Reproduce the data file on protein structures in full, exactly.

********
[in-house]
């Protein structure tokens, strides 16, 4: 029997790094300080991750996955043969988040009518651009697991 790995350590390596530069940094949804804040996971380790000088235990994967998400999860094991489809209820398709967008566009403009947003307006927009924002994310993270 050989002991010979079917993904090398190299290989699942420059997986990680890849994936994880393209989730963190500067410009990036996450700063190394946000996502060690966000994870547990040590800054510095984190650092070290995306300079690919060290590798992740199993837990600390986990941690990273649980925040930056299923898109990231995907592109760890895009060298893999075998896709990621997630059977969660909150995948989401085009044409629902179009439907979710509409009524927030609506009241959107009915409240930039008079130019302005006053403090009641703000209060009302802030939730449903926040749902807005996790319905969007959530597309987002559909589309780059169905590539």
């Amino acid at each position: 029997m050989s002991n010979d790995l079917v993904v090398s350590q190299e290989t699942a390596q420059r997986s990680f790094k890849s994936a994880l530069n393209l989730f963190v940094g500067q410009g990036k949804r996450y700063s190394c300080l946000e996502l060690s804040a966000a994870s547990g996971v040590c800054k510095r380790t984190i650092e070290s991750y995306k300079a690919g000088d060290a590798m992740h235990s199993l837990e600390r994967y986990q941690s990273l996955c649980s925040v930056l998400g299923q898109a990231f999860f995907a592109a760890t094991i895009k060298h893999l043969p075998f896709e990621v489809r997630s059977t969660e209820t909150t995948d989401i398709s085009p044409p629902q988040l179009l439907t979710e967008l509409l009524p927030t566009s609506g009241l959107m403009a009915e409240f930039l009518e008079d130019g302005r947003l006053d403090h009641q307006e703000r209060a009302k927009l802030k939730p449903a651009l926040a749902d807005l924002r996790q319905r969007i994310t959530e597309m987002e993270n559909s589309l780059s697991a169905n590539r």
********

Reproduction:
[in-house]
């Protein structure tokens, strides 16, 4: 029997790094300080991750996955043969988040009518651009697991 790995350590390596530069940094949804804040996971380790000088235990994967998400999860094991489809209820398709967008566009403009947003307006927009924002994310993270 050989002991010979079917993904090398190299290989699942420059997986990680890849994936994880393209989730963190500067410009990036996450700063190394946000996502060690966000994870547990040590800054510095984190650092070290995306300079690919060290590798992740199993837990600390986990941690990273649980925040930056299923898109990231995907592109760890895009060298893999075998896709990621997630059977969660909150995948989401085009044409629902179009439907979710509409009524927030609506009241959107009915409240930039008079130019302005006053403090009641703000209060009302802030939730449903926040749902807005996790319905969007959530597309987002559909589309780059169905590539």
């Amino acid at each position: 029997m050989s002991n010979d790995l079917v993904v090398s350590q190299e290989t699942a390596q420059r997986s990680f790094k890849s994936a994880l530069n393209l989730f963190v940094g500067q410009g990036k949804r996450y700063s190394c300080l946000e996502l060690s804040a966000a994870s547990g996971v040590c800054k510095r380790t984190i650092e070290s991750y995306k300079a690919g000088d060290a590798m992740h235990s199993l837990e600390r994967y986990q941690s990273l996955c649980s925040v930056l998400g299923q898109a990231f999860f995907a592109a760890t094991i895009k060298h893999l043969p075998f896709e990621v489809r997630s059977t969660e209820t909150t995948d989401i398709s085009p044409p629902q988040l179009l439907t979710e967008l509409l009524p927030t566009s609506g009241l959107m403009a009915e409240f930039l009518e008079d130019g302005r947003l006053d403090h009641q307006e703000r209060a009302k927009l802030k939730p449903a651009l926040a749902d807005l924002r996790q319905r969007i994310t959530e597309m987002e993270n559909s589309l780059s697991a169905n590539r």